DIY Rig Check

The signs of corrosion and metal fatigue are often well-hidden

1

Here are two good examples showing the problems associated with the lower or deck level use of swage terminals for your standing rigging. Swaging is a process where tubular stainless steel fittings are essentially crimped onto rigging wire under high pressure.

Swage fittings are popular for a number of reasons. Theyre cost effective (i.e. cheaper) and in northern latitudes they can last a good long time (15 to 20 plus years is not uncommon). They don’t do as well in southern latitudes however, where they tend to fail faster due to temperature and increased salinity.

Salt water and other corrosive elements run down the wire and migrate into the fitting. This initiates rust, which expands and eventually causes the shank of the swage to rupture (as shown in image 1) allowing the wire to unexpectedly pull free. While vertical cracks in swaged fittings are bad enough, the horizontal crack shown in image 2 is worse.

Horizontal cracks are generally caused by metal fatigue, rather than internal corrosion. Such fittings have no safety margin and must be replaced immediately. If you find either type of swage terminal failure, youll not only want to address it immediately, but also inspect the rest of your standing rigging prior to vessel use. The remainder of your fittings are likely the same age and prone to similar failure.

An excellent alternative to swage terminals are mechanical fittings, such as Sta-Loc, Norseman or Hi-Mod. Mechanical fittings grip the wire via a conical wedge inserted into the center of the wire and fitting body that covers it. This type of connection results in reduced corrosion and less chance of failure. Mechanical fittings are more expensive than swage fittings, but have the added benefit of being reusable.

If you crave the reliability of mechanical fittings for your standing rigging, but baulk at spending the extra money to use them exclusively, an acceptable compromise is to use swaged fittings for the upper terminals and mechanical fittings for the lower ends. Since most problems with swaged fittings occur at the deck fittings, this strategy gives you the best of both worlds. See the online version of this article features for links to PS articles on swage inspection and installation, plus results from our most recent test of mechanical fittings.

Capt. Frank Lanier is an accredited marine surveyor with over 30 years of experience in the marine industry. He is the author of Jack Tar and the Baboon Watch: A Guide to Curious Nautical Knowledge for Landlubbers and Sea Lawyers Alike. His website is http://www.captfklanier.com.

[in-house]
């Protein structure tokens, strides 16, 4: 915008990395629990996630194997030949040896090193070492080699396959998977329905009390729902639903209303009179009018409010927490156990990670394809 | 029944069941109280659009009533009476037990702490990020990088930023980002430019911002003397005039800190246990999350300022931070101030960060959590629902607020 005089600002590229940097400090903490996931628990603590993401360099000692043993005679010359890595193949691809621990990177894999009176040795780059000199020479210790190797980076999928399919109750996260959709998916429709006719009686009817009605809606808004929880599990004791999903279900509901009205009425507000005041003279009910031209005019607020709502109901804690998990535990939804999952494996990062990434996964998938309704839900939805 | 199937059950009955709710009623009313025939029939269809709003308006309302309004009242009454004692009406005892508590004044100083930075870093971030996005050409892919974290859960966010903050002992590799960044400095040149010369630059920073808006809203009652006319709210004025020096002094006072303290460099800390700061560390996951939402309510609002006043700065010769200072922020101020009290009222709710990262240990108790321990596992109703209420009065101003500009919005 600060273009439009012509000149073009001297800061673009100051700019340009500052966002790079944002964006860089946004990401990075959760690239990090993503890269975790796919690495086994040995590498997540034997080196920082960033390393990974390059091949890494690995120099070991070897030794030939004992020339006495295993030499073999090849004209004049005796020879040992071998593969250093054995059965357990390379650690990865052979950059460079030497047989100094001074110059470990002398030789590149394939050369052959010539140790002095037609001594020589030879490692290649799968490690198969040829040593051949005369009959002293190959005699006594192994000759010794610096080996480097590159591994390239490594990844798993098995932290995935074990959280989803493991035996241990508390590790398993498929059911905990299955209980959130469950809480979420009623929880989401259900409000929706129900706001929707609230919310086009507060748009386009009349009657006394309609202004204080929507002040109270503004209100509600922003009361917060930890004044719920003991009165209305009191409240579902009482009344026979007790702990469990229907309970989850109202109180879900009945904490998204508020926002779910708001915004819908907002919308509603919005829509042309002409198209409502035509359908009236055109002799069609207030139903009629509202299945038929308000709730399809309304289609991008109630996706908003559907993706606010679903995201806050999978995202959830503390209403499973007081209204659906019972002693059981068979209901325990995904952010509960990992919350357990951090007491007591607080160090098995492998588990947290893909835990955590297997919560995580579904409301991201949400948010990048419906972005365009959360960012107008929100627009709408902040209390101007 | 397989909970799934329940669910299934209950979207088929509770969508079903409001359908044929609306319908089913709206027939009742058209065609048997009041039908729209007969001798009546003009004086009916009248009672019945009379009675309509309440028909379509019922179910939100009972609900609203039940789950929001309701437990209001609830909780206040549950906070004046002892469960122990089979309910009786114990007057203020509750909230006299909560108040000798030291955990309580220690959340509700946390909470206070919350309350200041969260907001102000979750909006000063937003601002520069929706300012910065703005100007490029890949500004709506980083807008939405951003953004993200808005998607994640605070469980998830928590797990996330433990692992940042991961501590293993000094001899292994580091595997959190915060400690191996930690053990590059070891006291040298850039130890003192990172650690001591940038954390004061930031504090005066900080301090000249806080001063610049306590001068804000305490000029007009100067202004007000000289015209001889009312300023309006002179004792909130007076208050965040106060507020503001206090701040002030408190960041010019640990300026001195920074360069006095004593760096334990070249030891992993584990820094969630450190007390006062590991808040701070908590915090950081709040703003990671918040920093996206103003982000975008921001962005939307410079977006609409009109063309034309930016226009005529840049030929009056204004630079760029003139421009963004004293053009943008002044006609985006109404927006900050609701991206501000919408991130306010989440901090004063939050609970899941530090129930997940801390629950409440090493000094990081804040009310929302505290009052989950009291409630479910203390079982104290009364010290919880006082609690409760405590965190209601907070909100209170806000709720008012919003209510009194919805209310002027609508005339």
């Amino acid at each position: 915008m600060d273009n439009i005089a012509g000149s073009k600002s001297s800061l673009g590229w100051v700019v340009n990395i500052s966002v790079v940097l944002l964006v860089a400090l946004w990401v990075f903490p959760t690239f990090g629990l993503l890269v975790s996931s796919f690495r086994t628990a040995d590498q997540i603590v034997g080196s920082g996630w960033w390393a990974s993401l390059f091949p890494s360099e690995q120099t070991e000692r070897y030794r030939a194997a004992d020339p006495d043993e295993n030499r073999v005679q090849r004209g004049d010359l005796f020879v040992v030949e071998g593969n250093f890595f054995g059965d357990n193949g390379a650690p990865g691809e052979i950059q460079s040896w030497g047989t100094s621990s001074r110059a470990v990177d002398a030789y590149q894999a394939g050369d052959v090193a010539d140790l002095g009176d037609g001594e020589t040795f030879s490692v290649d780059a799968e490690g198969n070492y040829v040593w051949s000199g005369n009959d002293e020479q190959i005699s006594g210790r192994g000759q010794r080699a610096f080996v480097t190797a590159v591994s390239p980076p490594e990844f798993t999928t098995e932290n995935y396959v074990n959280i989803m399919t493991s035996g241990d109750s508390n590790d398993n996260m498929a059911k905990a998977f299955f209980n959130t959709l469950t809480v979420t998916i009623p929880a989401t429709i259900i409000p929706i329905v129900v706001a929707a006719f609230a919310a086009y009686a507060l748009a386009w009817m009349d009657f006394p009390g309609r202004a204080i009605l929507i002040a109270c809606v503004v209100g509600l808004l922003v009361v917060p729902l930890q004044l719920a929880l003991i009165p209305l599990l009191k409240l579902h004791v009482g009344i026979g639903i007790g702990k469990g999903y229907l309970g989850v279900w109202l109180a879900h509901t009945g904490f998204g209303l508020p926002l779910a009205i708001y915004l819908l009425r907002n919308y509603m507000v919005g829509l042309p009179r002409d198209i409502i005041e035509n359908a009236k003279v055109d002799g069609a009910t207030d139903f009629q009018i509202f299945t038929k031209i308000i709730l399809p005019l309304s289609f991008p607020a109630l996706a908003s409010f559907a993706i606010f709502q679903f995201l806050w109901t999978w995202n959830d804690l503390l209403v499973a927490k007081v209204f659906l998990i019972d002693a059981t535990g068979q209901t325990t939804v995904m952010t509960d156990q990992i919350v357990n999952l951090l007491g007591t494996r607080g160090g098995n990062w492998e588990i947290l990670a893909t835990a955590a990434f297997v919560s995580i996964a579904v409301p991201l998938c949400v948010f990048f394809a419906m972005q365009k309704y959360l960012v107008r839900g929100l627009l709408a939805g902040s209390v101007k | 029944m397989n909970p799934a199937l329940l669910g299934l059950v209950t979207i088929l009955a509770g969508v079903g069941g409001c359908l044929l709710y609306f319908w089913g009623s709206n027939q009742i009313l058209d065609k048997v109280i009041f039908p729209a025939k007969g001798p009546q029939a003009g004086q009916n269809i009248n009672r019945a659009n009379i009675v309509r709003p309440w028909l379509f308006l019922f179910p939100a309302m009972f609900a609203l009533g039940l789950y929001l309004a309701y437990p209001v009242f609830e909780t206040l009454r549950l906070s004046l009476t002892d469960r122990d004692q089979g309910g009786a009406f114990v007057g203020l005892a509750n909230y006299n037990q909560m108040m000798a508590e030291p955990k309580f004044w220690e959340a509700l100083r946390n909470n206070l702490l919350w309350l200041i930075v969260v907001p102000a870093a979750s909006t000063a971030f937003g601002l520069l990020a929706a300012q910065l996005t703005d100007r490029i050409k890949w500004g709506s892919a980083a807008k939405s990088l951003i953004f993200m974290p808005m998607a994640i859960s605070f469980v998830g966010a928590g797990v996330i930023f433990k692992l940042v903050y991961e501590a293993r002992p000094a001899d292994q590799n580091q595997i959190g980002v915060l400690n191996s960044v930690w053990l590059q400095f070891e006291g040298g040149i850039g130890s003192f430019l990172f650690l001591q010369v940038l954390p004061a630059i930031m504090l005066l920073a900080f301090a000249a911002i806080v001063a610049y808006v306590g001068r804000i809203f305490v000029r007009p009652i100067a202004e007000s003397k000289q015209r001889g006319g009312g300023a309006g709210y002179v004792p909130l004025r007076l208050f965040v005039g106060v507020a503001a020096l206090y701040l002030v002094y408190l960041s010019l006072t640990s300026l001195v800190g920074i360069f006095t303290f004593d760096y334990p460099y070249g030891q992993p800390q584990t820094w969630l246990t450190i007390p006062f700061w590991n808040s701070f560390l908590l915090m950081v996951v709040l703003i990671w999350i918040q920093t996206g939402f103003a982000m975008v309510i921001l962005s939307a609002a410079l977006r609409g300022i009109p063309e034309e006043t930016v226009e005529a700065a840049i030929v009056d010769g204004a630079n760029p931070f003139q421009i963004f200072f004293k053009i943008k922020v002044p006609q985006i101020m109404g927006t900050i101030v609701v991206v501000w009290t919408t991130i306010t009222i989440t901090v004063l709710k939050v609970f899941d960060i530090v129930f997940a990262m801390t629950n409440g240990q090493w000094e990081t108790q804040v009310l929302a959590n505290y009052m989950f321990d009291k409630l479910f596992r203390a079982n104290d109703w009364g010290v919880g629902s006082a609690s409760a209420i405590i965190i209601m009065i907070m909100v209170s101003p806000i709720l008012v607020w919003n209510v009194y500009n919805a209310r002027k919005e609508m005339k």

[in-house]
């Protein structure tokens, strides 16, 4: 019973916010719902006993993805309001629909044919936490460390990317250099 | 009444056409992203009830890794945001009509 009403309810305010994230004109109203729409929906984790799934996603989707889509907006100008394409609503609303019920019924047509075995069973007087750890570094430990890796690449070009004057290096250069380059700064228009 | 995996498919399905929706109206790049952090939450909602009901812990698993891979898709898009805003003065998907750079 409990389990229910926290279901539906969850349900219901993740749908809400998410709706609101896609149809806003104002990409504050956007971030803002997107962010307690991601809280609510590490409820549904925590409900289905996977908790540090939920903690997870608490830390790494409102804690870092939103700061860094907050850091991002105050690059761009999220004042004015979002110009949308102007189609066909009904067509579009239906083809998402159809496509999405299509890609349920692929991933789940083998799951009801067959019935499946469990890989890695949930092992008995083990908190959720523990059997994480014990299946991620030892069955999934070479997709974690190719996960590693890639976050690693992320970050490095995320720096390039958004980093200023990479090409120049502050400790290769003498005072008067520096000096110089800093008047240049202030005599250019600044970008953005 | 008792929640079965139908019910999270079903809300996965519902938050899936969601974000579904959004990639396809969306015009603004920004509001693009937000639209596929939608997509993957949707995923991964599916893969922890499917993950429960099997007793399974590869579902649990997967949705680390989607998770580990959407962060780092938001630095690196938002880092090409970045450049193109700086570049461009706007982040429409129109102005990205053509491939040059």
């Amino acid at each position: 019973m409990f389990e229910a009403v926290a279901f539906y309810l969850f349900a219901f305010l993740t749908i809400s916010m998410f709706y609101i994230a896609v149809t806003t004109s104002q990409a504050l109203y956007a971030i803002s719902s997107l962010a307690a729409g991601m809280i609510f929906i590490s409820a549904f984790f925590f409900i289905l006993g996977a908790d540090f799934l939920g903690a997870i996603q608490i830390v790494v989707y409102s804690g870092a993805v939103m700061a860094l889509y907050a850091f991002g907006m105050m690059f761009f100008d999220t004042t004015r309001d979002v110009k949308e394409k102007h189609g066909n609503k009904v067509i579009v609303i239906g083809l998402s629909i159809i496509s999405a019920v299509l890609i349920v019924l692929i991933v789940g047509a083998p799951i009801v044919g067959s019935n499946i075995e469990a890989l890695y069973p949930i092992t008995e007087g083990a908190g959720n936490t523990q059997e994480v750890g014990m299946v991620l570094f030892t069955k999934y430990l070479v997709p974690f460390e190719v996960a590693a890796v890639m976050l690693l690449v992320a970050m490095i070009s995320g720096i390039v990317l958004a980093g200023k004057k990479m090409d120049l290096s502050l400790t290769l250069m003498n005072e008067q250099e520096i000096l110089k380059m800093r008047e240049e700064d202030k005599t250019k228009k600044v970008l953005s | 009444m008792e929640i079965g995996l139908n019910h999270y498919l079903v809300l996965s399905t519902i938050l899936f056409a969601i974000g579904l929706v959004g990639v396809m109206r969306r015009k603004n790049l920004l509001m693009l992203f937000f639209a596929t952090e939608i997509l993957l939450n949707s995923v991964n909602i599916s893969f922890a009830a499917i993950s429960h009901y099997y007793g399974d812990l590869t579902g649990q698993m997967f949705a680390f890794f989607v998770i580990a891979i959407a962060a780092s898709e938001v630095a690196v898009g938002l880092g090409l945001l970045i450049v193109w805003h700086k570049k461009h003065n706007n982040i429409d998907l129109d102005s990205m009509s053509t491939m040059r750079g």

Practical Sailor has been independently testing and reporting on marine products for serious sailors for more than 45 years. Supported entirely by subscribers, Practical Sailor accepts no advertising or any form of compensation from manufacturers whose products we test. Testing is carried out by a team of experts from a wide range of fields including marine electronics, marine safety, marine surveying, sailboat rigging, sailmaking, engineering, ocean sailing, sailboat racing, and sailboat construction and design. This diversity of expertise allows us to carry out in-depth, objective evaluation of virtually every product available to serious sailors. Practical Sailor is edited by Darrell Nicholson, a long-time liveaboard sailor and trans-Pacific cruiser with more than three decades of experience as a marine writer, photographer, boat captain, and product tester. Before taking on the editor’s position at Practical Sailor, Darrell was the editor of Offshore magazine, a boating-lifestyle magazine serving the New England area. Darrell has won multiple awards from Boating Writer’s International, including the Monk Farnham award for editorial excellence. He holds a U.S. Coast Guard 100-ton Master license and has worked as a harbor pilot and skippered a variety of commercial charter boats.

1 COMMENT

  1. New shrouds with swage fittings 2 years ago for my 1999 Alerion 28. Already seeing rust on top of swages.

    Boat is at protected dock and rinsed every day. Can I put some sealer or clear nail polish on swage top??

LEAVE A REPLY

Please enter your comment!
Please enter your name here